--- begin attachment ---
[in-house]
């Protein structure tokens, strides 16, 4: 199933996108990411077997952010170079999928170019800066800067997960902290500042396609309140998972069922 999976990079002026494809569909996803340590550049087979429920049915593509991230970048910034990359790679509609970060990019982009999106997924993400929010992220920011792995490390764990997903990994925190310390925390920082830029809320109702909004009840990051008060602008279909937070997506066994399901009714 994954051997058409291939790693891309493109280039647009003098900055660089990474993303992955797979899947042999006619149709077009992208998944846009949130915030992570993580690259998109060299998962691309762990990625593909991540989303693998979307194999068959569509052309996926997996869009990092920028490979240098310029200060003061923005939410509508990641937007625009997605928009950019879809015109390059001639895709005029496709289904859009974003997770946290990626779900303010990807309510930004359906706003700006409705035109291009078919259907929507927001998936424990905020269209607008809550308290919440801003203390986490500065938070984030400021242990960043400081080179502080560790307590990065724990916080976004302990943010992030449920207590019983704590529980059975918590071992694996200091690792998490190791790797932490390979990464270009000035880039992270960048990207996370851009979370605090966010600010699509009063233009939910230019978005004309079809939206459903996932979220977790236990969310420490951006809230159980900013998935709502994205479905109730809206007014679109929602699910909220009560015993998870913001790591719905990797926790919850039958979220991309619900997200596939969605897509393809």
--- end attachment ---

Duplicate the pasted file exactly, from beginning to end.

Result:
[in-house]
């Protein structure tokens, strides 16, 4: 199933996108990411077997952010170079999928170019800066800067997960902290500042396609309140998972069922 999976990079002026494809569909996803340590550049087979429920049915593509991230970048910034990359790679509609970060990019982009999106997924993400929010992220920011792995490390764990997903990994925190310390925390920082830029809320109702909004009840990051008060602008279909937070997506066994399901009714 994954051997058409291939790693891309493109280039647009003098900055660089990474993303992955797979899947042999006619149709077009992208998944846009949130915030992570993580690259998109060299998962691309762990990625593909991540989303693998979307194999068959569509052309996926997996869009990092920028490979240098310029200060003061923005939410509508990641937007625009997605928009950019879809015109390059001639895709005029496709289904859009974003997770946290990626779900303010990807309510930004359906706003700006409705035109291009078919259907929507927001998936424990905020269209607008809550308290919440801003203390986490500065938070984030400021242990960043400081080179502080560790307590990065724990916080976004302990943010992030449920207590019983704590529980059975918590071992694996200091690792998490190791790797932490390979990464270009000035880039992270960048990207996370851009979370605090966010600010699509009063233009939910230019978005004309079809939206459903996932979220977790236990969310420490951006809230159980900013998935709502994205479905109730809206007014679109929602699910909220009560015993998870913001790591719905990797926790919850039958979220991309619900997200596939969605897509393809």